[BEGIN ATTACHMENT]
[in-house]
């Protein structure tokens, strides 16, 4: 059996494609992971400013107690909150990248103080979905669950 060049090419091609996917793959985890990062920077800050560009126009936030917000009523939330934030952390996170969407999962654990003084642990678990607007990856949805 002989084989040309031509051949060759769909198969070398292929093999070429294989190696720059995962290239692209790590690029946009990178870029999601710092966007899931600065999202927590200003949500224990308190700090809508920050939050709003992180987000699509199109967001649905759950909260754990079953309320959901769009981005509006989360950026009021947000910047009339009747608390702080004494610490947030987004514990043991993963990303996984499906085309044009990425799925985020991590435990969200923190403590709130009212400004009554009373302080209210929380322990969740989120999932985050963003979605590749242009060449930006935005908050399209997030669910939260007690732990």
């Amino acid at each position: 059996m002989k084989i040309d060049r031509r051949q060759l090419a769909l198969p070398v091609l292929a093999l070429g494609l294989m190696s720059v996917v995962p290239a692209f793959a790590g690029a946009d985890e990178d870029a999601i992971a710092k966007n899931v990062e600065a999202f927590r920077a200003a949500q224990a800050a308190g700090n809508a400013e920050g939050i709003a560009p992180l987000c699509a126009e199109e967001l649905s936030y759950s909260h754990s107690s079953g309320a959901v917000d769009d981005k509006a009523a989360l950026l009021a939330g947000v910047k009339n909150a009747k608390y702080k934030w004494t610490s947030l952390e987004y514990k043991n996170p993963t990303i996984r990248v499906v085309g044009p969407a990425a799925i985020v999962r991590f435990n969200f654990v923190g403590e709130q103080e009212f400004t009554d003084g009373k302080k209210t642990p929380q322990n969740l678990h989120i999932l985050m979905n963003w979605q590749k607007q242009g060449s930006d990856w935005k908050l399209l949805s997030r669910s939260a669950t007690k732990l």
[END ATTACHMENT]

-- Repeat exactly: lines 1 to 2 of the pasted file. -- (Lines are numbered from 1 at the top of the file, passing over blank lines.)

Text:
[in-house]
């Protein structure tokens, strides 16, 4: 059996494609992971400013107690909150990248103080979905669950 060049090419091609996917793959985890990062920077800050560009126009936030917000009523939330934030952390996170969407999962654990003084642990678990607007990856949805 002989084989040309031509051949060759769909198969070398292929093999070429294989190696720059995962290239692209790590690029946009990178870029999601710092966007899931600065999202927590200003949500224990308190700090809508920050939050709003992180987000699509199109967001649905759950909260754990079953309320959901769009981005509006989360950026009021947000910047009339009747608390702080004494610490947030987004514990043991993963990303996984499906085309044009990425799925985020991590435990969200923190403590709130009212400004009554009373302080209210929380322990969740989120999932985050963003979605590749242009060449930006935005908050399209997030669910939260007690732990």